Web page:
Pursuing higher education can be tough, and sometimes, what we are doing does not necessarily make sense right away. How am I supposed to apply derivatives in my future career? What is the point of doing all these assigned readings? We have all likely asked ourselves such questions at some point. Sometimes, being faced with difficult schoolwork can lead me to a sense of doubt. My personal take is that, no matter what it is that we are pouring our time and energy into, no matter how irrelevant it might look in the moment for our future professions, we want to cherish every single moment that we are doubting our decision and feeling uncertain because those are meaningful interactions with ourselves. For there is no one else but us who know ourselves the best, we can set parameters that will help us assess difficult times like this: Am I holding onto something totally worthless? Or are there experiences and value to be gained? If so, what are those?
Self-reflection & critical questioning
It is true that many of the things we learned in high school, that we are learning in undergrad, and that we will learn in many later phases of our life will not be directly relevant to what we do for a living. However, I always believe that in addition to the industry-specific knowledge I am absorbing in class, most importantly, I am encouraging myself to push my limits. Moments when I am challenged in my learning help me form a resilient mind and figure out the learning methods that work for me the best, by engaging in reflection and asking critical questions of myself and of the learning material. By asking ourselves “How does this concept apply to my professional and personal life?”, we may seek personal relevance in course materials even when it does not seem apparent at first. Through countless moments of ups and downs, sweats and tears, days and nights, we continue to challenge ourselves by fearlessly rising up against academic challenges and obstacles life is throwing at us. Many years later, the knowledge we learned about this specific subject might fade away, but our matured mind and more comprehensive perception of the world will serve us for many years to come.
We are not in this alone: self-awareness & self-acceptance
In the endless pursuit of our unfinished dreams, things might not always go as expected. It is important to take time to care for yourself when things do not turn out as expected, whether that means letting your emotions out or channeling your feelings into another activity such as hitting the gym or listening to music. How we manage failure and remain resilient in the face of adversity, however, is what helps us to build persistence and resilience [Check out the concepts of ’Grit’ by Angela Duckworth and ‘Mindset’ by Carol Dweck to find your own balanced blend of persistence and passion as you work toward fulfilling your potential].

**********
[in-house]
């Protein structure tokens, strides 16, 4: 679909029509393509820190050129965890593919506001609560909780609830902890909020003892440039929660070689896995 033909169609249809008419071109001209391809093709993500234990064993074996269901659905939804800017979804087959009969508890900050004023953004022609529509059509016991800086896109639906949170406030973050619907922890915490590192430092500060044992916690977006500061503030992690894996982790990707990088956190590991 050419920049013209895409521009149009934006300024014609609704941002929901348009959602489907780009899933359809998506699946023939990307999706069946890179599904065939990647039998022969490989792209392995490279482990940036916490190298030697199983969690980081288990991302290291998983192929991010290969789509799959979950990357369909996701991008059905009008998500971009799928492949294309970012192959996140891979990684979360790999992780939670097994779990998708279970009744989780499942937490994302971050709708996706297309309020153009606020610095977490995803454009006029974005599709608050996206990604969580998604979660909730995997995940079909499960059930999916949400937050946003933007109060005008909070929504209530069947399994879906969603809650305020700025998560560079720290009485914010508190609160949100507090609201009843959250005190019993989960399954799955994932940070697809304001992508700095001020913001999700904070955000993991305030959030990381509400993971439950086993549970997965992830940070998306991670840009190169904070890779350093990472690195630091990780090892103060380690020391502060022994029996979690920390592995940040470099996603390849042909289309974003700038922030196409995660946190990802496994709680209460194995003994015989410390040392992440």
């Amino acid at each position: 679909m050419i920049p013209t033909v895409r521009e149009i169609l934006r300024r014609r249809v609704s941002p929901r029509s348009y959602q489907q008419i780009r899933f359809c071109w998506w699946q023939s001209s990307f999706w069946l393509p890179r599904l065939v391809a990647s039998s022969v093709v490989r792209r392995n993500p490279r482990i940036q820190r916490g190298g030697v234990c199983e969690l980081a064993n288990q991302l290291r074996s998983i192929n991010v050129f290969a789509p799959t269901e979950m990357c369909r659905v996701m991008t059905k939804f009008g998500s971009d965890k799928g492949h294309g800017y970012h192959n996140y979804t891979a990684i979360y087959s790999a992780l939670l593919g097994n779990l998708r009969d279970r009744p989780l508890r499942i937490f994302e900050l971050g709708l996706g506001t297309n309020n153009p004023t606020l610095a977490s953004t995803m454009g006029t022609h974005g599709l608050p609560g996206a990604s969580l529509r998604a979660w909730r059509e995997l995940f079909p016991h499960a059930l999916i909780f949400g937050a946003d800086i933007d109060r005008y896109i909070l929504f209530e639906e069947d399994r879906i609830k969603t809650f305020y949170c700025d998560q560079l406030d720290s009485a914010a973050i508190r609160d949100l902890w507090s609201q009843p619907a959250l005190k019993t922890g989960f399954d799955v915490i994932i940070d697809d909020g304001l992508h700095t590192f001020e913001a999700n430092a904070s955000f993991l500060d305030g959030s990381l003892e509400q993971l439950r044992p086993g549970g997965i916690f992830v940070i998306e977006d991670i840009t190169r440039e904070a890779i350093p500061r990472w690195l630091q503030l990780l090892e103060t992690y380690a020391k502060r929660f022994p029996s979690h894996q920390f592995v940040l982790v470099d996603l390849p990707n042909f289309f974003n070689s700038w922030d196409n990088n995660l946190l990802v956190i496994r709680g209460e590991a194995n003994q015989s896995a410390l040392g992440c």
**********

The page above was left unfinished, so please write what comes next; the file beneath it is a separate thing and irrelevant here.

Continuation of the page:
In times when I am too daunted to make my next move, I learn to release myself from the personal troubles that are confining me and look further into the future. This is not saying that my current struggles do not matter. They matter a lot, and I know I have legitimate reasons to feel bad and be emotional whenever needed. However, I remind myself that what I am going through right now is only an extremely small snippet of my life. When we look back twenty years from now on events that impact us, such as receiving a poor grade or not getting a job offer we wanted, we likely will not remember how devastated we once felt. Rather, what we gained from such events and our approach to addressing those issues will forever benefit us even in the darkest nights. When we position ourselves outside of the situation we are dealing with at the moment, we will be able to think analytically from a strategic viewpoint and realize a higher purpose of life that is so much more than worrying about an exam or receiving a bad mark for a project.
Dreamers? Visionaries? You name it. The one thing all these people have in common is that they face their challenges with great emotion, energy, and an ingrained belief they will reach the peak of their mountain. Be fearless and accepting when facing difficulties, because the point is not to step out of our comfort zone, but to expand it. By revealing our imperfections, recognizing our fragileness, we are made human and complete.